34

Say I have the following setup:

import matplotlib.pyplot as plt
import numpy as np

x = np.arange(5)
y = np.exp(x)
fig1 = plt.figure()
ax1 = fig1.add_subplot(111)
ax1.plot(x, y)

I would like to add a title to the plot (or to the subplot).

I tried:

> fig1.title('foo')
AttributeError: 'Figure' object has no attribute 'title'

and

> ax1.title('foo')
 TypeError: 'Text' object is not callable

How can I use the object-oriented programming interface to matplotlib to set these attributes?

More generally, where can I find the hierarchy of classes in matplotlib and their corresponding methods?

1 Answer 1

63

use ax1.set_title('foo') instead

ax1.title returns a matplotlib.text.Textobject:

In [289]: ax1.set_title('foo')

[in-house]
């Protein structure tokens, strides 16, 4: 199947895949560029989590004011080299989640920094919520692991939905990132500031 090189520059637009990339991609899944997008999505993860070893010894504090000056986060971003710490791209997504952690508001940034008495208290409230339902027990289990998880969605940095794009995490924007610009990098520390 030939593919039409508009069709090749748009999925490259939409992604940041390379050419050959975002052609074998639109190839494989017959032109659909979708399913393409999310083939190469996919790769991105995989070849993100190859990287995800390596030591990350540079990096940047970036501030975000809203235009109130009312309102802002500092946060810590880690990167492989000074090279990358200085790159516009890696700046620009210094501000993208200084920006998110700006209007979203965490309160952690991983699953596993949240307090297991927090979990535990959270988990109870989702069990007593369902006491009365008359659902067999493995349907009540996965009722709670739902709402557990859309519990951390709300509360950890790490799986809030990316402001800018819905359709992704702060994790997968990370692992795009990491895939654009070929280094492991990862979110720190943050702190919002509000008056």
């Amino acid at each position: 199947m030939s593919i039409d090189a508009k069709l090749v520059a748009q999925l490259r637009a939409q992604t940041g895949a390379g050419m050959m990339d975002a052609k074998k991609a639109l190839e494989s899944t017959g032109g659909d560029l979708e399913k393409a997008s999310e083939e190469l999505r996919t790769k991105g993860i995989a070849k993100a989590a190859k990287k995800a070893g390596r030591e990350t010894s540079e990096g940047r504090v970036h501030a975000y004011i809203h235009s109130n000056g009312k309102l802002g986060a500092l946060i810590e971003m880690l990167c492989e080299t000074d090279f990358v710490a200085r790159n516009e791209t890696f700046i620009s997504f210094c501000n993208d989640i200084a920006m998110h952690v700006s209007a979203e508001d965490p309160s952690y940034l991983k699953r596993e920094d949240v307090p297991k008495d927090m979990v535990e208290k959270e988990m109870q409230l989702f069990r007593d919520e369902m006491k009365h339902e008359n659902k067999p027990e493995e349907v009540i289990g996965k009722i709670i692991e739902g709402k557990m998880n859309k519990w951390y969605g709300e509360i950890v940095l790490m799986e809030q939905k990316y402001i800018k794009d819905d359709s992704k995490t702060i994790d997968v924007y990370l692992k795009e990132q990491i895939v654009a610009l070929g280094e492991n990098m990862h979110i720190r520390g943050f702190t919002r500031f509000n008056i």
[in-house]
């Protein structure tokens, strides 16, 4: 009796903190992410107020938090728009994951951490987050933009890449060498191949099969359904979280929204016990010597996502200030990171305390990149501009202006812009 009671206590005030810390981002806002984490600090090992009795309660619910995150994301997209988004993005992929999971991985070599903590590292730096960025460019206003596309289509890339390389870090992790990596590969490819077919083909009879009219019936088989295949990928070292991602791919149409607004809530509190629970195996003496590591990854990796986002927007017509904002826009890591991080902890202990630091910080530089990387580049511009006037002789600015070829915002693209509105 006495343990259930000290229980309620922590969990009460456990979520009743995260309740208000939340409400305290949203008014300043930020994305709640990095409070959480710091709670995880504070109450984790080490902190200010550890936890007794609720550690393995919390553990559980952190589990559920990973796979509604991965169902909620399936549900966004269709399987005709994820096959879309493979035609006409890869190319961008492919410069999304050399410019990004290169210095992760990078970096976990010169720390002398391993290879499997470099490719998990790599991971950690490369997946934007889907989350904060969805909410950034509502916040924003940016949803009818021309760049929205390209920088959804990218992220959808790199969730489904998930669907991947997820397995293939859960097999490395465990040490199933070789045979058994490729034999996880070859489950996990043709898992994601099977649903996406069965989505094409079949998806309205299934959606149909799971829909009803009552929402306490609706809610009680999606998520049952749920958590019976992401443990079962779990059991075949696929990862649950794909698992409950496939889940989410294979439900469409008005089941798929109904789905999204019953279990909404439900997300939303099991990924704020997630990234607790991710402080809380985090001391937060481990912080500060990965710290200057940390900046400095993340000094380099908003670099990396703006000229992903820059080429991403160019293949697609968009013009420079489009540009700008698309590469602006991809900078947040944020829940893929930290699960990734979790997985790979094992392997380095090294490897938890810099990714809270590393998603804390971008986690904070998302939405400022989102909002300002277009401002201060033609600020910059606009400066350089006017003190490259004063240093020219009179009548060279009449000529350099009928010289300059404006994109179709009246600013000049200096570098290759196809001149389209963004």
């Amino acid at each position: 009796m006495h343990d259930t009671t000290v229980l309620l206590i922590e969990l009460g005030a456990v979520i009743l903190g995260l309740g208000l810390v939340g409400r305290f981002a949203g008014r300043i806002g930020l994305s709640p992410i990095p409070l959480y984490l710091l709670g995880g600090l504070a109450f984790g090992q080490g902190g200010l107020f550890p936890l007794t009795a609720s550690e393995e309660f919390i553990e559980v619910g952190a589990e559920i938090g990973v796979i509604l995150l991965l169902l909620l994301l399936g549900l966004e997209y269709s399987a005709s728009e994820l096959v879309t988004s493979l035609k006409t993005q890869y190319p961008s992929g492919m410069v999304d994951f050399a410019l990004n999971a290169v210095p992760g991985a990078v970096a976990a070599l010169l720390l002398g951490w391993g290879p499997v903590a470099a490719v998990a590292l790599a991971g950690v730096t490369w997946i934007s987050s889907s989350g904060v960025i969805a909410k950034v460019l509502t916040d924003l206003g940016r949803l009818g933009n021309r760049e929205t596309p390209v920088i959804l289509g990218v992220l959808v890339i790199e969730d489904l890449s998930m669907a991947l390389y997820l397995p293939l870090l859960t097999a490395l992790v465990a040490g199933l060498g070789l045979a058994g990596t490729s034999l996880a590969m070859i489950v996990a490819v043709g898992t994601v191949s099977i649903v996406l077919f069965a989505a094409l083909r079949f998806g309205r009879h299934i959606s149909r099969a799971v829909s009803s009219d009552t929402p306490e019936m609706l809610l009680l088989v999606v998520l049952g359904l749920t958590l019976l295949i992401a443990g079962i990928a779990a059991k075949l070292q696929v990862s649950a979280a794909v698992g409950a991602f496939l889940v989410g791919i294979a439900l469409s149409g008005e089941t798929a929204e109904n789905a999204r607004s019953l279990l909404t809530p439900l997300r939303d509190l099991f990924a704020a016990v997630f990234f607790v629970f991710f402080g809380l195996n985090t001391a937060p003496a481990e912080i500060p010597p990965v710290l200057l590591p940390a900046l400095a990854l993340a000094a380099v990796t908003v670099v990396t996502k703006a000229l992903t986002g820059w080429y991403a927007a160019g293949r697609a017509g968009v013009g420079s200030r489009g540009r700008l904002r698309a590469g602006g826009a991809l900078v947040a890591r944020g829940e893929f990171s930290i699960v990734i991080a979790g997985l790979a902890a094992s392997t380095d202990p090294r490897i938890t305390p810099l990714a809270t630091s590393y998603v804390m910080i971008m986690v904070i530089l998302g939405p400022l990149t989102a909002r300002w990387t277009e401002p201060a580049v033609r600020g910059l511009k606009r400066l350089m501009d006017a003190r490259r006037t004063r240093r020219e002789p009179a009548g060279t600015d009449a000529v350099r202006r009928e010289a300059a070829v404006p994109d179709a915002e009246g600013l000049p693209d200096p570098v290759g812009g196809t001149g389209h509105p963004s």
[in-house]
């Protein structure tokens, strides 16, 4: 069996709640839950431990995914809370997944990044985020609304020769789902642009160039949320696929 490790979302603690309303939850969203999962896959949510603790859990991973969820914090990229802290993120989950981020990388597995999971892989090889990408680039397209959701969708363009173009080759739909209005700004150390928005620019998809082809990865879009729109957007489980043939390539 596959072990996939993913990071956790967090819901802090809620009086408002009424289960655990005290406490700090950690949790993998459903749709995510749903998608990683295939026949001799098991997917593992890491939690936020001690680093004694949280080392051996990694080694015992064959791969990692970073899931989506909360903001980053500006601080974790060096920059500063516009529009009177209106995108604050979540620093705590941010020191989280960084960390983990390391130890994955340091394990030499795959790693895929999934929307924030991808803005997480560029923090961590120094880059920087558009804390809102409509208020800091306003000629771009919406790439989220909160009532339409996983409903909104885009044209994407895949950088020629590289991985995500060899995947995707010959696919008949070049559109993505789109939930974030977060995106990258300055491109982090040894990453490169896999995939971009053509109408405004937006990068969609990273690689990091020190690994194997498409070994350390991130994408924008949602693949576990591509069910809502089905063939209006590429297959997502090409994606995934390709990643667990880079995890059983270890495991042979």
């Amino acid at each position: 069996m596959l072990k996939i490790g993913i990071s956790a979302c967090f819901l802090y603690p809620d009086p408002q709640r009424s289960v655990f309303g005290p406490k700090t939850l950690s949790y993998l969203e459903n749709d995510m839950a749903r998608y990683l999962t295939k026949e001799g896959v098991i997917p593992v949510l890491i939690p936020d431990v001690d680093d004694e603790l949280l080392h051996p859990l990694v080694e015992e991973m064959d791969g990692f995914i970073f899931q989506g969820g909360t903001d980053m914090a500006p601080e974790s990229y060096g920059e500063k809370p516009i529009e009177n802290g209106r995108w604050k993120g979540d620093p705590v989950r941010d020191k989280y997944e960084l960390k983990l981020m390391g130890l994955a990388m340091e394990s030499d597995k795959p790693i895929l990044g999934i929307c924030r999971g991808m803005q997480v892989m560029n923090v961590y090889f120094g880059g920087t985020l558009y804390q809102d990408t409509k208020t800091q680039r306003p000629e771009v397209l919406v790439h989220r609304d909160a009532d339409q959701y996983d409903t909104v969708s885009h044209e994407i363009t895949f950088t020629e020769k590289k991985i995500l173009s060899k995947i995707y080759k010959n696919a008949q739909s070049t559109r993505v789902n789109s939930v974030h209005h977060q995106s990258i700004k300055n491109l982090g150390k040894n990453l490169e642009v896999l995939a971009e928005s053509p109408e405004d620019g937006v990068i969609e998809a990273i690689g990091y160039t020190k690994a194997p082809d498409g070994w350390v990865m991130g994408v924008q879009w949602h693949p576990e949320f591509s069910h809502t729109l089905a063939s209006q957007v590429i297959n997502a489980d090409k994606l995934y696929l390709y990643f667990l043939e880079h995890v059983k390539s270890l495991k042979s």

Out[289]: <matplotlib.text.Text at 0x939cdb0>

In [290]: print ax1.title
Text(0.5,1,'foo')

You can also add a centered title to the figure when there are multiple AxesSubplot:

In [152]: fig, ax=plt.subplots(1, 2)
     ...: fig.suptitle('title of subplots')
Out[152]: <matplotlib.text.Text at 0x94cf650>
3
  • On my system (Ubuntu 13.10, ipython 1.1.0, python 2.7.5, matplotlib 1.2.1) I need to do a 'fig1.show()' after the 'ax1.set_title(...) call for it to take visible effect. My guess is this is standard behaviour.
    – Rory Yorke
    Commented Feb 19, 2014 at 15:47
  • @RoryYorke yep, you need to call show() by default. Commented Feb 19, 2014 at 15:49
  • 1
    FWIW, figure does have the suptitle method which allows you to put one title over multiple subplots. Commented Feb 20, 2014 at 6:56

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